Project Title

Olfactory Dysfunction in SARS-CoV-2 Infection: Benefits of Including Smell Tests in COVID-19 Patients

Authors' Affiliations

Dr. Cuihong Jia, Department of Biomedical Sciences, PO Box 70582, East Tennessee State University, Johnson City, TN 37614 Dr. Diego Rodriguez-Gil, Department of Biomedical Sciences, PO Box 70582, East Tennessee State University, Johnson City, TN 37614 Dalton Caviness, Quillen College of Medicine, East Tennessee State University, Johnson City, TN 37614

Location

Culp Ballroom

Start Date

4-7-2022 9:00 AM

End Date

4-7-2022 12:00 PM

Poster Number

55

Faculty Sponsor’s Department

Biomedical Sciences

Name of Project's Faculty Sponsor

Cuihong Jia

Additional Sponsors

Dr. Diego Rodriguez-Gil

Classification of First Author

Graduate Student-Doctoral

Competition Type

Competitive

Type

Poster Presentation

Project's Category

Viral Infections

Abstract or Artist's Statement

Loss of olfactory function can readily be overlooked in a clinical setting. In most cases, symptomatic patients recover the sense of smell without any treatment due to the intrinsic neuroregenerative capacity in adult olfactory epithelium. The substantial prevalence of olfactory dysfunction following viral infection of the respiratory system leads many clinicians to consider this physical dysfunction as a subjective symptom rather than a diagnostic and pathologic sign amenable to analysis. Better understanding of the mechanisms behind olfactory dysfunction is expected to increase its clinical importance. Through analyzation of human and mouse specimens, one is able to gain insight into viral-induced olfactory dysfunction on a pathophysiologic level. These murine and human models provide a better understanding of mechanisms and reveal potential therapeutic targets. This is becoming increasingly useful considering the high prevalence of olfactory loss among COVID-19 patients. Here, we discuss the process of olfactory loss following viral infection, the possible mechanism of sudden olfactory dysfunction in COVID-19 infection, the possible benefits of clinical smell tests in COVID-19 patients, and a potentially overlooked consequence on olfactory function using dexamethasone in treating COVID-19 patients. We suggest that including smell tests in COVID-19 patients and studying the mechanism underlying olfactory dysfunction could provide potential strategy to prevent COVID-19 infection and spread and reveal potential therapeutic intervention to restore sense of smell. There are 18 sources used for this miniature literature review. All of our resources were chosen for up-to-date information regarding COVID-19 and it’s effect on the olfactory system. The sources were either found during a large PubMed search or recommendations sent from professors. This article just recently underwent a revision. After revision, our conclusions that smell tests would be beneficial in a clinical setting to prevent the spread and reveal therapeutic targets have been supported by the articles listed. This has been submitted and accepted by a peer-reviewed journal.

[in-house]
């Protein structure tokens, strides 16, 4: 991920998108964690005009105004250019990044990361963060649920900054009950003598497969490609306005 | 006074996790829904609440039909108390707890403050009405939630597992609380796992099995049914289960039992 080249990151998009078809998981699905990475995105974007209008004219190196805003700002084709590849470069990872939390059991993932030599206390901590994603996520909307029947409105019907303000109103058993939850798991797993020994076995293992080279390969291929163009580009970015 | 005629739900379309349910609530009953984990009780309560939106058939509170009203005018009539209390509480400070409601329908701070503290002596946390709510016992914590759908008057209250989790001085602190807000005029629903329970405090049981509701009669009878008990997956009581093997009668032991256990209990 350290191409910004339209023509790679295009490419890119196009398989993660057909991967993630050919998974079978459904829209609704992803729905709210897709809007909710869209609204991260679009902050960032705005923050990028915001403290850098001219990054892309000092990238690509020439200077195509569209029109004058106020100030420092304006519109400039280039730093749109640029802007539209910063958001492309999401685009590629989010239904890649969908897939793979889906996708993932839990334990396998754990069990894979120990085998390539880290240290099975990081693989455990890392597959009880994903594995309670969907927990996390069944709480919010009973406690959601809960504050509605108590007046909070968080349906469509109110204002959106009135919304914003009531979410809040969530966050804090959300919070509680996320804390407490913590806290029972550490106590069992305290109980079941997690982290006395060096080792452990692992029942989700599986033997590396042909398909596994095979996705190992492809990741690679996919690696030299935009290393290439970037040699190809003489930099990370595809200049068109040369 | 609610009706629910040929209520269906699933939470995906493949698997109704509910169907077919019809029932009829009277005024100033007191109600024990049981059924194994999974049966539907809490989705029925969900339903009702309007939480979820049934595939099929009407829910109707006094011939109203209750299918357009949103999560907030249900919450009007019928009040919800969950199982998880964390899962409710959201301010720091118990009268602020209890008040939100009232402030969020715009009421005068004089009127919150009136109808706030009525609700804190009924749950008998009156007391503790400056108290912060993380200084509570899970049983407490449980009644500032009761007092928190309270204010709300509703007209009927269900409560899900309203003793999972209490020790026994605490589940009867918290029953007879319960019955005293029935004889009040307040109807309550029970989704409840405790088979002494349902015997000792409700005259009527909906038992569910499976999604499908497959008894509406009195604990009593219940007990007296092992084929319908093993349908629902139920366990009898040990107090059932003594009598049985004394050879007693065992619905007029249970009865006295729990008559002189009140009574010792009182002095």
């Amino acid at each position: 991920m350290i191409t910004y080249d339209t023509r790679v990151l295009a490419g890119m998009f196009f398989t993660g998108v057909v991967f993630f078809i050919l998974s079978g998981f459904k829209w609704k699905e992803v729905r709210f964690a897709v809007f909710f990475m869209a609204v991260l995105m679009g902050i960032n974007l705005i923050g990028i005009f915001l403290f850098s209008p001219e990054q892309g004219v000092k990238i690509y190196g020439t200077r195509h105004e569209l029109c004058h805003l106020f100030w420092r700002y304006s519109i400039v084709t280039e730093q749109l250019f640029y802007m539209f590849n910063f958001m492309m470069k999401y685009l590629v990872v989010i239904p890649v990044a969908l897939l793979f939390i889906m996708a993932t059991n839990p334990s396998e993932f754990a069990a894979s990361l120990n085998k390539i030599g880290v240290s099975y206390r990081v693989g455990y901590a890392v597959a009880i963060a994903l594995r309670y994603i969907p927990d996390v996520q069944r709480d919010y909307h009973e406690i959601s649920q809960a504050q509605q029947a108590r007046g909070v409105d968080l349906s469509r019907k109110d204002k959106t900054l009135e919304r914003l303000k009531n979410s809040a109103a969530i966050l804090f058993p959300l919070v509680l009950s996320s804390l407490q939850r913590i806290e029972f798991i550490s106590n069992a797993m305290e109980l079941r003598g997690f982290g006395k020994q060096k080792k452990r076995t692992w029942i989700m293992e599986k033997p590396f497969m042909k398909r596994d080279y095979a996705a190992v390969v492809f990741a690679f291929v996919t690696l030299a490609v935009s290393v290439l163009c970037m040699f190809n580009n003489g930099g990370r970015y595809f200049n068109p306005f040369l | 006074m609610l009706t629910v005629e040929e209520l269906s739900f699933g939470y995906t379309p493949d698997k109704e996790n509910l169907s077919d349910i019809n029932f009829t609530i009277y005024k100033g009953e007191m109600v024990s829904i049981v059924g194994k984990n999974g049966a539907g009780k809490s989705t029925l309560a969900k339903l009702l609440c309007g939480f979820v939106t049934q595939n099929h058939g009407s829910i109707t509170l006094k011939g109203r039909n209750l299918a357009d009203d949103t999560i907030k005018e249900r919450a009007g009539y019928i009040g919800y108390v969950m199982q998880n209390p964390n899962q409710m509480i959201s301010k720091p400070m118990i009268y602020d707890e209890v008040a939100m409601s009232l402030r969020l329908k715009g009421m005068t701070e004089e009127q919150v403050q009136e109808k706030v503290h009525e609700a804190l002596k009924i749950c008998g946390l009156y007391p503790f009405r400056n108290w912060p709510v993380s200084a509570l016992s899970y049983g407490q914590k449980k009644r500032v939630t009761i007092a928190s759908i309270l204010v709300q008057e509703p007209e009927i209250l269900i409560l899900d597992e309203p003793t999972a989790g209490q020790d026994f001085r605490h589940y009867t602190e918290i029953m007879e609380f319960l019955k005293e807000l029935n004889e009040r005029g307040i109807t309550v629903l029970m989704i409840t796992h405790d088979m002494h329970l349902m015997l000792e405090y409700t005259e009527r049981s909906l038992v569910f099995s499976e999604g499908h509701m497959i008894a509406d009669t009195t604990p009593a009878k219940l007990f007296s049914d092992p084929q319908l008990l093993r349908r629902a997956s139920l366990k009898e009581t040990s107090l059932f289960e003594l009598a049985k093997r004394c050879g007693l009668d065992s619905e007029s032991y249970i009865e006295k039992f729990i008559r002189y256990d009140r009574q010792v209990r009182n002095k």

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Apr 7th, 9:00 AM Apr 7th, 12:00 PM

Olfactory Dysfunction in SARS-CoV-2 Infection: Benefits of Including Smell Tests in COVID-19 Patients

Culp Ballroom

Loss of olfactory function can readily be overlooked in a clinical setting. In most cases, symptomatic patients recover the sense of smell without any treatment due to the intrinsic neuroregenerative capacity in adult olfactory epithelium. The substantial prevalence of olfactory dysfunction following viral infection of the respiratory system leads many clinicians to consider this physical dysfunction as a subjective symptom rather than a diagnostic and pathologic sign amenable to analysis. Better understanding of the mechanisms behind olfactory dysfunction is expected to increase its clinical importance. Through analyzation of human and mouse specimens, one is able to gain insight into viral-induced olfactory dysfunction on a pathophysiologic level. These murine and human models provide a better understanding of mechanisms and reveal potential therapeutic targets. This is becoming increasingly useful considering the high prevalence of olfactory loss among COVID-19 patients. Here, we discuss the process of olfactory loss following viral infection, the possible mechanism of sudden olfactory dysfunction in COVID-19 infection, the possible benefits of clinical smell tests in COVID-19 patients, and a potentially overlooked consequence on olfactory function using dexamethasone in treating COVID-19 patients. We suggest that including smell tests in COVID-19 patients and studying the mechanism underlying olfactory dysfunction could provide potential strategy to prevent COVID-19 infection and spread and reveal potential therapeutic intervention to restore sense of smell. There are 18 sources used for this miniature literature review. All of our resources were chosen for up-to-date information regarding COVID-19 and it’s effect on the olfactory system. The sources were either found during a large PubMed search or recommendations sent from professors. This article just recently underwent a revision. After revision, our conclusions that smell tests would be beneficial in a clinical setting to prevent the spread and reveal therapeutic targets have been supported by the articles listed. This has been submitted and accepted by a peer-reviewed journal.